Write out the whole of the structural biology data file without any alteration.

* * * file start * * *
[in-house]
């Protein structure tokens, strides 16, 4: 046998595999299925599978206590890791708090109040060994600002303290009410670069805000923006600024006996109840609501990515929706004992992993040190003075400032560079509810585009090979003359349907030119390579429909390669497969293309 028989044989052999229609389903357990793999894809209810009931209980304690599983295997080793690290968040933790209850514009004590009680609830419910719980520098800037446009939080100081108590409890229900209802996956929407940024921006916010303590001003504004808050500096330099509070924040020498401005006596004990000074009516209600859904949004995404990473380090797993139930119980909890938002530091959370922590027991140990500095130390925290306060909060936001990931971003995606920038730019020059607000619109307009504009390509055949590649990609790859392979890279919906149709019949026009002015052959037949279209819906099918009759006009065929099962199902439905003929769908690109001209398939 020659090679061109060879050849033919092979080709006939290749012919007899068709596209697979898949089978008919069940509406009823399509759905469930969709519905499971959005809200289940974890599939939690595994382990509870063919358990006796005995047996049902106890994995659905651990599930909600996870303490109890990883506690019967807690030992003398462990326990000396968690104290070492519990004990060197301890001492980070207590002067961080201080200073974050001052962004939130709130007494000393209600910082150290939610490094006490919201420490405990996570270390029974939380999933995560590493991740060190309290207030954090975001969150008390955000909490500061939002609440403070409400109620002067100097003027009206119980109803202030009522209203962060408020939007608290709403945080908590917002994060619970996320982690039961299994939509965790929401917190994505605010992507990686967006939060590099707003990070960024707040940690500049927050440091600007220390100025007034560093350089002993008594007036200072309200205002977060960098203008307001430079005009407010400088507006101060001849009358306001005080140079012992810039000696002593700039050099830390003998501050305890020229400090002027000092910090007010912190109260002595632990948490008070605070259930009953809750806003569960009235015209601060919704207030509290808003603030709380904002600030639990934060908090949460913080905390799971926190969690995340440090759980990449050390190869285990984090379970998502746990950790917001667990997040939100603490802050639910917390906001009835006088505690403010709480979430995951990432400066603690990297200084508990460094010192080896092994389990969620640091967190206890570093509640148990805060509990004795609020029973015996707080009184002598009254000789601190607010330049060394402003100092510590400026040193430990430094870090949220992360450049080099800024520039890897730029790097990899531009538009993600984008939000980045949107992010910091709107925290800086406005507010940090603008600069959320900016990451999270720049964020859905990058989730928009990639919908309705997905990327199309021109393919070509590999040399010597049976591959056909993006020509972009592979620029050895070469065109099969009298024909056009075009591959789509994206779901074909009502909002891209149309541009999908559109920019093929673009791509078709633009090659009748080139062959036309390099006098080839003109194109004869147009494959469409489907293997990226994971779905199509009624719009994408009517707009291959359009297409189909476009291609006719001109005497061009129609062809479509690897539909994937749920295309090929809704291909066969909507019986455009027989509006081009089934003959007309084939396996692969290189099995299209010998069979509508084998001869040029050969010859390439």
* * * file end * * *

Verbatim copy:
[in-house]
């Protein structure tokens, strides 16, 4: 046998595999299925599978206590890791708090109040060994600002303290009410670069805000923006600024006996109840609501990515929706004992992993040190003075400032560079509810585009090979003359349907030119390579429909390669497969293309 028989044989052999229609389903357990793999894809209810009931209980304690599983295997080793690290968040933790209850514009004590009680609830419910719980520098800037446009939080100081108590409890229900209802996956929407940024921006916010303590001003504004808050500096330099509070924040020498401005006596004990000074009516209600859904949004995404990473380090797993139930119980909890938002530091959370922590027991140990500095130390925290306060909060936001990931971003995606920038730019020059607000619109307009504009390509055949590649990609790859392979890279919906149709019949026009002015052959037949279209819906099918009759006009065929099962199902439905003929769908690109001209398939 020659090679061109060879050849033919092979080709006939290749012919007899068709596209697979898949089978008919069940509406009823399509759905469930969709519905499971959005809200289940974890599939939690595994382990509870063919358990006796005995047996049902106890994995659905651990599930909600996870303490109890990883506690019967807690030992003398462990326990000396968690104290070492519990004990060197301890001492980070207590002067961080201080200073974050001052962004939130709130007494000393209600910082150290939610490094006490919201420490405990996570270390029974939380999933995560590493991740060190309290207030954090975001969150008390955000909490500061939002609440403070409400109620002067100097003027009206119980109803202030009522209203962060408020939007608290709403945080908590917002994060619970996320982690039961299994939509965790929401917190994505605010992507990686967006939060590099707003990070960024707040940690500049927050440091600007220390100025007034560093350089002993008594007036200072309200205002977060960098203008307001430079005009407010400088507006101060001849009358306001005080140079012992810039000696002593700039050099830390003998501050305890020229400090002027000092910090007010912190109260002595632990948490008070605070259930009953809750806003569960009235015209601060919704207030509290808003603030709380904002600030639990934060908090949460913080905390799971926190969690995340440090759980990449050390190869285990984090379970998502746990950790917001667990997040939100603490802050639910917390906001009835006088505690403010709480979430995951990432400066603690990297200084508990460094010192080896092994389990969620640091967190206890570093509640148990805060509990004795609020029973015996707080009184002598009254000789601190607010330049060394402003100092510590400026040193430990430094870090949220992360450049080099800024520039890897730029790097990899531009538009993600984008939000980045949107992010910091709107925290800086406005507010940090603008600069959320900016990451999270720049964020859905990058989730928009990639919908309705997905990327199309021109393919070509590999040399010597049976591959056909993006020509972009592979620029050895070469065109099969009298024909056009075009591959789509994206779901074909009502909002891209149309541009999908559109920019093929673009791509078709633009090659009748080139062959036309390099006098080839003109194109004869147009494959469409489907293997990226994971779905199509009624719009994408009517707009291959359009297409189909476009291609006719001109005497061009129609062809479509690897539909994937749920295309090929809704291909066969909507019986455009027989509006081009089934003959007309084939396996692969290189099995299209010998069979509508084998001869040029050969010859390439």